My nine-year-old friend Sydney and I get together once a month or so to discuss a book that we’ve both read, the writing life, and (sometimes) school. To me, Sydney in all her realness is the future of reading, writing, bookstores, and libraries; and it’s always a treat for me to hear her ideas, comments, and insights into the books we’ve chosen to read together.
She sent me a book review that she wrote for school of H. M. Bouwman’s The Remarkable and Very True Story of Lucy and Snowcap, the novel we just discussed last week (over lunch at a Thai restaurant). Sydney liked this book better than I did. I felt that in some ways it was two different novels, one about Snowcap and one about Lucy; and I wasn’t convinced the author combined them effectively. Sydney definitely saw my point. And we both agreed that there was too much foreshadowing. We wanted to discover what happened as we turned the pages: we didn’t want someone telling us what was coming. (That’s why I tend to ignore the jacket copy of anything I’m about to start reading.)
Here is Sydney’s book report. If I were her teacher (and not her friend), I would definitely grade this with an A. You will note that she gave the novel a very high rating (8 ¾ out of a possible 10). After we talked for a while, Sydney allowed as though this might be a tad too high a rating—I’m using my own words here, not hers.
Our next book? Betty Macdonald’s recently re-issued Plum and Nancy.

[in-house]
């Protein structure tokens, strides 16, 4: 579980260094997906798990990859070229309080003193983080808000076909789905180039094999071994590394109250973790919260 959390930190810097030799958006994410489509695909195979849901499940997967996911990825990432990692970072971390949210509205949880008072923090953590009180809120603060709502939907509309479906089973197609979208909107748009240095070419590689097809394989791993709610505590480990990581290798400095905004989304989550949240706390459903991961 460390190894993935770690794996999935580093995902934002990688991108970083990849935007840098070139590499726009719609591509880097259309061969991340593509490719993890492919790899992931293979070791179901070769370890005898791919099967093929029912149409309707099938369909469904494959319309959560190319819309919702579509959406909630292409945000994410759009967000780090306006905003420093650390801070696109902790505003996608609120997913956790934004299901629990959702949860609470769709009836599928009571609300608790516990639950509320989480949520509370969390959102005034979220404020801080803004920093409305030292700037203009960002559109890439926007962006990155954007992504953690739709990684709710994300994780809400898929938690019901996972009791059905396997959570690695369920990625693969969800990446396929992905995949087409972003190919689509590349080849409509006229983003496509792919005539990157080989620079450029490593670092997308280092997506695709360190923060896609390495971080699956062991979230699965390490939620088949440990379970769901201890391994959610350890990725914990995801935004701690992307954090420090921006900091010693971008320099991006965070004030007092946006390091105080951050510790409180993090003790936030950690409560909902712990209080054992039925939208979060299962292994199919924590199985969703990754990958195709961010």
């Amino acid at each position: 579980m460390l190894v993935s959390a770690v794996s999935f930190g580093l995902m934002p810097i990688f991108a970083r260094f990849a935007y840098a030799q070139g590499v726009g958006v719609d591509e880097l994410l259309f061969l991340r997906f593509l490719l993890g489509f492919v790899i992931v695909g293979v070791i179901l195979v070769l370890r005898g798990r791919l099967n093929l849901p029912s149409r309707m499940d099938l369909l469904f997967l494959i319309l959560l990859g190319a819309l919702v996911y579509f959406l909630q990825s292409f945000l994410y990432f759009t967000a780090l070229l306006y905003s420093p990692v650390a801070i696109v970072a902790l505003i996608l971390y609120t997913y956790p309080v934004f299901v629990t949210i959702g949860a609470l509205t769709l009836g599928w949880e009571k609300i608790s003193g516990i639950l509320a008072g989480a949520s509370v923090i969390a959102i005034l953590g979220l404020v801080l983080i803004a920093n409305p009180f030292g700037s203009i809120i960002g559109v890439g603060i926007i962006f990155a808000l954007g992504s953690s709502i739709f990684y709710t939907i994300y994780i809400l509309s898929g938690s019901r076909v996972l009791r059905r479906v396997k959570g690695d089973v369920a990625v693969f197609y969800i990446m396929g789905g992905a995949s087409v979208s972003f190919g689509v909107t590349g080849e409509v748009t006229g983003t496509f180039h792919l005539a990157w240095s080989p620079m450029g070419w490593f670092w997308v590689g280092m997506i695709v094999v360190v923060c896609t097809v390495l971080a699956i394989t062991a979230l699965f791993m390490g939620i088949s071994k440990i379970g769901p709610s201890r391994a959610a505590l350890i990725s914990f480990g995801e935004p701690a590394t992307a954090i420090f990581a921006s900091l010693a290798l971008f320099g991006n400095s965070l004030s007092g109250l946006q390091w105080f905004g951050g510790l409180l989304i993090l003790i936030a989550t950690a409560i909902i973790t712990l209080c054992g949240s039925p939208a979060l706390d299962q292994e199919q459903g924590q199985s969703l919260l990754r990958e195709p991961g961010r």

Now, over to Sydney:
Guest Blog by Sydney Armstrong
This book is about two girls who live on the Colay Islands. Snowcap is the English Child Governor of one big island,Tathenland, which the British have taken over. Lucy is from the native Colay tribe. They are much alike: they both love telling stories; they both love Lucy’s baby brother, Rob; and they both have a birthmark on their faces. They meet one day when Lucy takes Rob for a walk.
The evil Protector and his helper, Renard, are searching for Snowcap to murder her so he can become king of Tathenland; and the Colay are being blamed for it. Lucy also is told by the Gray Lady of the Mountain that because her brother will be the last baby boy to be born on their island, Sunset, she must take him to a desert shaman called Beno.
Philip, Snowcap’s tutor who dreams of becoming what he calls a Great Author, gets together with Adam, who takes care of the horses, and together they embark on their own ambitious journey to find Snowcap and punish her malicious Protector. The two girls wander back into Tathenland and steal or, as they call it, “borrow” Snowcap’s gentle, kind, horse, Peat. The friends travel on him to the desert, where they find Beno (who is the Gray Lady’s son) and learn healing and other very important lessons under his guidance.
Meanwhile, Philip and Adam struggle to survive in the vast and enormous wilderness. When Snowcap and Lucy come back, they meet up with Philip and Adam, who are more than relieved to see them, though they are not so sure about Lucy at first, since she is Colay. They all go back to Tathenland and turn Sir Markham, the Protector, and Renard in.
I like this book because as the story intertwines, you really start to care for the characters and see through their eyes. Sometimes I didn’t like it because at times it was very difficult to understand why something could happen. I learned that two people who you believe are quite different actually sometimes are very alike and form the best friendships of all. I am also discussing this book with some one else, which will be extremely interesting. It made me wonder that if somebody was trying to poison me, if I would be as brave as Snowcap and run away. I am not entirely sure about what I would rate it, but I think I would give it an eight and three quarters.